Politicians and envoys from countries far and wide have been taking Japan to task for its renewed glorification or attempted whitewashing of its past wrongdoings.
Influential figures from nations including the United States and Britain have called on Tokyo to issue a clear and frank apology for its wartime atrocities.
They specifically want Japan to apologize for its military's wartime use of sex slaves and for Japanese lawmakers' continued visits to a war shrine that honors several Class-A war criminals.
A congressman from California, Mike Honda, recently sent a letter to Secretary of State John Kerry, urging him to pay closer attention to the issue of the so-called "comfort women" who were forced to provide sexual services to Japanese troops during World War Two.
Honda has consistently pushed for Japan to apologize, calling it a human rights matter, not something that should just be consigned to history.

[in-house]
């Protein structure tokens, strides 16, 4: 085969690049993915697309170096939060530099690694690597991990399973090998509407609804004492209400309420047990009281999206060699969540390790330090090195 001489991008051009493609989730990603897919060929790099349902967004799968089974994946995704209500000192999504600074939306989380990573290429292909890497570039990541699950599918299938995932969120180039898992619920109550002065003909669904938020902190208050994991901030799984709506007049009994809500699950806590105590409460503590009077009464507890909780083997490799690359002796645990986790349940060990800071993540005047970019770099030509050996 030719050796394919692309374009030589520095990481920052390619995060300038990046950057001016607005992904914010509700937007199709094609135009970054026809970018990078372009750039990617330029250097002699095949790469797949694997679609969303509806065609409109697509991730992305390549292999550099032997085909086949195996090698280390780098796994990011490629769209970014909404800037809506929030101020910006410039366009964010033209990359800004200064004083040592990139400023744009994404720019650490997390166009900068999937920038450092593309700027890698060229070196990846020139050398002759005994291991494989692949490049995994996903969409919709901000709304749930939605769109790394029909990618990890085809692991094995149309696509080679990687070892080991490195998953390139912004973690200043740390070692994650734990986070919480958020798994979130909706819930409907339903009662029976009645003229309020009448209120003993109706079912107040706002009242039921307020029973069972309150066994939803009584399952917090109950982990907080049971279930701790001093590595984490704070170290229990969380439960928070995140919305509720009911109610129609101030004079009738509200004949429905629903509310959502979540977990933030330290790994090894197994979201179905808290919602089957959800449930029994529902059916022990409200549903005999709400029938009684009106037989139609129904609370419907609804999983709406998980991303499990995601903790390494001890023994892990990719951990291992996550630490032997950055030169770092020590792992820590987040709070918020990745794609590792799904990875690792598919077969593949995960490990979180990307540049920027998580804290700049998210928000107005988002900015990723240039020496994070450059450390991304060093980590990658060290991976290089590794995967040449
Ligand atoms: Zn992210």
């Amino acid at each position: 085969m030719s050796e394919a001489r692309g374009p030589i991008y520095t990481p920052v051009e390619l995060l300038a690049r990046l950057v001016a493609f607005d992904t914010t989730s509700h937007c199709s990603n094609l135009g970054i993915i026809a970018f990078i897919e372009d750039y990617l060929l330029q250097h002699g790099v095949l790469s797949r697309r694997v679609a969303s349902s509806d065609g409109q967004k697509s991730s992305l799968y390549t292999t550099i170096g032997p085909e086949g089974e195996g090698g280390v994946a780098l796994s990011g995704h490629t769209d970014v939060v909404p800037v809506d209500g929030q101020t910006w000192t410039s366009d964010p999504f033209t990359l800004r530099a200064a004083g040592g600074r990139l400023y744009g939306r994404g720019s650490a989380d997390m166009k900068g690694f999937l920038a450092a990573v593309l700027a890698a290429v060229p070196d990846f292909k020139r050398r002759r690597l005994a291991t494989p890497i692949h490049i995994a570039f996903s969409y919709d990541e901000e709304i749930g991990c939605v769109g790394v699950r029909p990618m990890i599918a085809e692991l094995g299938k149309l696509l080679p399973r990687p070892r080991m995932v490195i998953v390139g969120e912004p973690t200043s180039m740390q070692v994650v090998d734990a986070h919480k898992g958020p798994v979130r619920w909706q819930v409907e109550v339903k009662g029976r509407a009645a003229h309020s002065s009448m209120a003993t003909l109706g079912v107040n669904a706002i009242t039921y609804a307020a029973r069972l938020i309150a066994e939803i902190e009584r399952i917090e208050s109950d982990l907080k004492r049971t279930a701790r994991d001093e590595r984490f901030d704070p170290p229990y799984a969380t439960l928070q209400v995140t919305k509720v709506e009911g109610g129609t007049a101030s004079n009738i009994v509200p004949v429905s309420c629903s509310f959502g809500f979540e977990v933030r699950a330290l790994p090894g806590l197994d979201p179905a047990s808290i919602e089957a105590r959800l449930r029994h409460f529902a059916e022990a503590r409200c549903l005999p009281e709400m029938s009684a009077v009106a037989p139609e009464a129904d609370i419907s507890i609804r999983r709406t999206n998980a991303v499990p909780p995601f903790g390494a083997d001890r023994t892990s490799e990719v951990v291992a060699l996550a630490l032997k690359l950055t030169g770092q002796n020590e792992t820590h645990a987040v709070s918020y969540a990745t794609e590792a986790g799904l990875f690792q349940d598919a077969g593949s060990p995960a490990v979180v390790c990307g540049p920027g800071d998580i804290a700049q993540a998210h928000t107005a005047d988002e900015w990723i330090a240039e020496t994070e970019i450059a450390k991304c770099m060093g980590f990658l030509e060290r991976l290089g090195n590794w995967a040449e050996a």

In his letter to Kerry, Honda calls on him to encourage Tokyo to apologize to the sex slave victims, who are thought to have numbered as many 200-thousand, with many of those from Korea.
The letter also points out that more and more are passing away, in a reminder that time is limited for the remaining survivors to receive their long-delayed apology.
He said that, although some believe Japan has already issued an apology, it is clear the Japanese government has not done enough to apologize to the victims.
The British ambassador to Japan, Tim Hitchens, also urged Japan this week to admit its historical wrongdoings and to improve its relations with its neighbors.
At a conference in Tokyo Monday, Hitchens indirectly asked Prime Minister Shinzo Abe not to visit the controversial Yasukuni shrine again, saying the best way for Japan to correct its historical mistakes is to admit what it did wrong.
Abe visited the Yasukuni shrine in December last year, marking the first time in seven years that a sitting Japanese prime minister has visited the shrine.
Shin Se-min, Arirang News.